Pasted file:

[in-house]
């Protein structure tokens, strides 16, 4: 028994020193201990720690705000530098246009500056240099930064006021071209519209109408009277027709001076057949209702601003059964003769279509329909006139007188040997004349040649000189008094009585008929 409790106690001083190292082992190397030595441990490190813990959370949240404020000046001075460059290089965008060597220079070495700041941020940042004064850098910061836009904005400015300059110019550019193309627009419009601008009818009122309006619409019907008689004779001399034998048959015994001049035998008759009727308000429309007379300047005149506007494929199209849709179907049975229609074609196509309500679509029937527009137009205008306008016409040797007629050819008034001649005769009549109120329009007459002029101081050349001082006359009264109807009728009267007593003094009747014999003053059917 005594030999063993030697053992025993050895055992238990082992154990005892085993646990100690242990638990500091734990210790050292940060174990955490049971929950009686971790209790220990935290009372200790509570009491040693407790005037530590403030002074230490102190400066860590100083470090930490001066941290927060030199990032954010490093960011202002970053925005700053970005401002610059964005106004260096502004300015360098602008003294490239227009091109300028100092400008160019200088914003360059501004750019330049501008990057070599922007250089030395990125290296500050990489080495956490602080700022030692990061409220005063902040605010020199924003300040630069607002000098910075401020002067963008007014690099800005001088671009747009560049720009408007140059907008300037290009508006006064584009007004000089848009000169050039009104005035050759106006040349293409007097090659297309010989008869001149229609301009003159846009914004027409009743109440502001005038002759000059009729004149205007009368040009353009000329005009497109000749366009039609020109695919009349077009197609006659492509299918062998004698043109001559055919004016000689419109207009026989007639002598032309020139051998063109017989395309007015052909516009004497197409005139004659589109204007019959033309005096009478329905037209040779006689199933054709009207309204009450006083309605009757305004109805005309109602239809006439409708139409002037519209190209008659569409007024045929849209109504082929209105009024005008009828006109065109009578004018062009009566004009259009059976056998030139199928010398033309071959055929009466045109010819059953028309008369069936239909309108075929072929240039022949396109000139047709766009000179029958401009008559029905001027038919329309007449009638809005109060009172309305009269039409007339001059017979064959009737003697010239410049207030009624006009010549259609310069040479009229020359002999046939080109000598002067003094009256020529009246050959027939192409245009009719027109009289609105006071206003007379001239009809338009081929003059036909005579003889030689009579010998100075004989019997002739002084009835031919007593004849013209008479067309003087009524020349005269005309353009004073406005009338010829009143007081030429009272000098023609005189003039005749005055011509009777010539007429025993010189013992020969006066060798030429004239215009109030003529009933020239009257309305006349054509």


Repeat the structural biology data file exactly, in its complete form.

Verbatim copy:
[in-house]
């Protein structure tokens, strides 16, 4: 028994020193201990720690705000530098246009500056240099930064006021071209519209109408009277027709001076057949209702601003059964003769279509329909006139007188040997004349040649000189008094009585008929 409790106690001083190292082992190397030595441990490190813990959370949240404020000046001075460059290089965008060597220079070495700041941020940042004064850098910061836009904005400015300059110019550019193309627009419009601008009818009122309006619409019907008689004779001399034998048959015994001049035998008759009727308000429309007379300047005149506007494929199209849709179907049975229609074609196509309500679509029937527009137009205008306008016409040797007629050819008034001649005769009549109120329009007459002029101081050349001082006359009264109807009728009267007593003094009747014999003053059917 005594030999063993030697053992025993050895055992238990082992154990005892085993646990100690242990638990500091734990210790050292940060174990955490049971929950009686971790209790220990935290009372200790509570009491040693407790005037530590403030002074230490102190400066860590100083470090930490001066941290927060030199990032954010490093960011202002970053925005700053970005401002610059964005106004260096502004300015360098602008003294490239227009091109300028100092400008160019200088914003360059501004750019330049501008990057070599922007250089030395990125290296500050990489080495956490602080700022030692990061409220005063902040605010020199924003300040630069607002000098910075401020002067963008007014690099800005001088671009747009560049720009408007140059907008300037290009508006006064584009007004000089848009000169050039009104005035050759106006040349293409007097090659297309010989008869001149229609301009003159846009914004027409009743109440502001005038002759000059009729004149205007009368040009353009000329005009497109000749366009039609020109695919009349077009197609006659492509299918062998004698043109001559055919004016000689419109207009026989007639002598032309020139051998063109017989395309007015052909516009004497197409005139004659589109204007019959033309005096009478329905037209040779006689199933054709009207309204009450006083309605009757305004109805005309109602239809006439409708139409002037519209190209008659569409007024045929849209109504082929209105009024005008009828006109065109009578004018062009009566004009259009059976056998030139199928010398033309071959055929009466045109010819059953028309008369069936239909309108075929072929240039022949396109000139047709766009000179029958401009008559029905001027038919329309007449009638809005109060009172309305009269039409007339001059017979064959009737003697010239410049207030009624006009010549259609310069040479009229020359002999046939080109000598002067003094009256020529009246050959027939192409245009009719027109009289609105006071206003007379001239009809338009081929003059036909005579003889030689009579010998100075004989019997002739002084009835031919007593004849013209008479067309003087009524020349005269005309353009004073406005009338010829009143007081030429009272000098023609005189003039005749005055011509009777010539007429025993010189013992020969006066060798030429004239215009109030003529009933020239009257309305006349054509």